Imagine yourself in an audition. You may be reviewing a monologue or reciting lines from a scene as you nervously wait to be called in. While preparing, you remind yourself of the notes that you were given by your acting coach. Once in the audition room, you slate and perform your monologue or scene. What happens next is the wild card. The panel of casting, film, and/or TV directors might smile and say, “Thank you, next!” Or they may give you direction and adjustments. In order to take the direction given, you need to have the foundational skills to act and the ability to understand the language and concepts. A casting director or director expects the actor to be trained and ready for the role they’re auditioning for. To succeed in your audition, you need to understand the differences between working with coaches and directors, and the notes you’ll receive from both.
If you’ve ever worked with me or another acting coach, you’ll understand what I’m about to say. A coach helps students dive deep into a character’s motivations, objectives, and struggles. It’s a collaborative process to help the actor find their truth in the character. Sometimes you’ll be playing a character similar to you. Other times a character could not be more different than you. It’s the job of the coach to help you understand the scene and character while helping you to make strong and interesting choices.
A director may give a note that says, “Go bigger.” I often give actors notes that say “Go deeper.” A casting director may ask the actor to speak faster. I might say, “Find the urgency that makes you speak faster.” These notes help guide students to think about their character beyond a surface level. It’s not my job to tell students how to act. One of my biggest pet peeves is when actors ask me how they should say a line. I’ll never answer that. Instead, I might have them reframe the question to ask, “Why does my character say that or what do they want right now?” They will then know how to say the line.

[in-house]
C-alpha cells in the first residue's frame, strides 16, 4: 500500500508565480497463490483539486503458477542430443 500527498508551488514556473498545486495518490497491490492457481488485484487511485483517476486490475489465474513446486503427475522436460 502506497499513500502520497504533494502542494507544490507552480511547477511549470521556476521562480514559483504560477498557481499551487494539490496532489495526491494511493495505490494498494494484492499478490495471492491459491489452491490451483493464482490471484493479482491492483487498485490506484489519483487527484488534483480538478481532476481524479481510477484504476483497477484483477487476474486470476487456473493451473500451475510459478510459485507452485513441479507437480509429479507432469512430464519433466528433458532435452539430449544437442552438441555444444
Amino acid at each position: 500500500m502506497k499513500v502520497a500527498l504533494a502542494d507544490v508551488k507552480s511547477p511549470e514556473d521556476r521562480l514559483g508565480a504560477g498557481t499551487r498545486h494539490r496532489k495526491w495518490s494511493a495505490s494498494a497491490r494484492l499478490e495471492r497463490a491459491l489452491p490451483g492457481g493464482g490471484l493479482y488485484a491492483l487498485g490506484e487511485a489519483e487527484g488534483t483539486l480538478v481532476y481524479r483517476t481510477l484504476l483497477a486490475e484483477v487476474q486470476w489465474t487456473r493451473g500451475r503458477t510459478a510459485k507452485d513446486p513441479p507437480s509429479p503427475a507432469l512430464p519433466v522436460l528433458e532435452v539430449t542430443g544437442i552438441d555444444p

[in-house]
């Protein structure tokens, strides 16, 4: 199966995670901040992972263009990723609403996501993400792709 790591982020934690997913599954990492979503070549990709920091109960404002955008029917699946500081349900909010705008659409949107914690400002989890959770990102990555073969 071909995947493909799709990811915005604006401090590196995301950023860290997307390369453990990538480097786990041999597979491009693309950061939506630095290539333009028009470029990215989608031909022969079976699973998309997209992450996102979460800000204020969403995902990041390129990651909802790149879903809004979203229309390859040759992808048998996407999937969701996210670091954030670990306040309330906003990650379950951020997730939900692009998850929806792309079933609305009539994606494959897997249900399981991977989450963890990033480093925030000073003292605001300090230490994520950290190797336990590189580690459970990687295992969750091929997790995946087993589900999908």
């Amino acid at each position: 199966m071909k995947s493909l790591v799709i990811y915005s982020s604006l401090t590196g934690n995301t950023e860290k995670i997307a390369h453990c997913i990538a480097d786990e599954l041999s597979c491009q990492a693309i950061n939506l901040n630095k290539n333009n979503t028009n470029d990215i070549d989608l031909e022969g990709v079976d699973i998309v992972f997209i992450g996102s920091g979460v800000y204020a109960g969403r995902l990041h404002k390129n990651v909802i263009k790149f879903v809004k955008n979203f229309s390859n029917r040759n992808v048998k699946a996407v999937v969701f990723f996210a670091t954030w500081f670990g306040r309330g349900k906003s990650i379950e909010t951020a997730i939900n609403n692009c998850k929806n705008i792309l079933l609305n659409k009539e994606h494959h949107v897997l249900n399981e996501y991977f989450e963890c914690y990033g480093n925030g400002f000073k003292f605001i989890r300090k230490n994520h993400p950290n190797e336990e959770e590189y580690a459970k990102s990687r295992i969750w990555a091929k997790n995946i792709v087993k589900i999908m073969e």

When an actor is brought into an audition, the casting director or director believes that they can play the role and play it well. That being said, they may still give direction to see if the actor can make the adjustment and not get stuck in one way of playing something. A casting director or director may often give notes to the actor such as “more energy please,” “incorporate more gestures,” or “speak louder or more slowly.” They may even give a line reading to get what they need from the actor quickly. It’s the actor’s job to justify these notes with why their character may do these things.
The director looks for actors that can listen and follow direction. They’re not only looking for great actors but actors that can be flexible. On set there is an exorbitant amount of pressure on directors to get scenes done in a timely manner. Actors that can’t incorporate style notes and adjust their performances will have more difficulty booking work. Casting directors are also looking for a level of confidence. As I always say, “only confident actors get hired.” If the actor has worked hard with their acting coach or teacher the actor will be prepared to incorporate casting director comments with ease. Also, the more auditions you do, the better you’ll understand how to interpret and apply any director’s notes.
Working with an acting coach can be a different experience than working with a director. However, both are essential experiences for the actor to learn, grow, and work in the field. When an actor is ready to audition, they need to understand the key differences between how directors and coaches give notes. Directors give notes that should be followed while coaches give notes to help you develop your performance organically. It’s essential to train as an actor either in classes or one on one with a coach so you’re ready to audition and perform, but ultimately it will be the director that hires you and guides your final performance.
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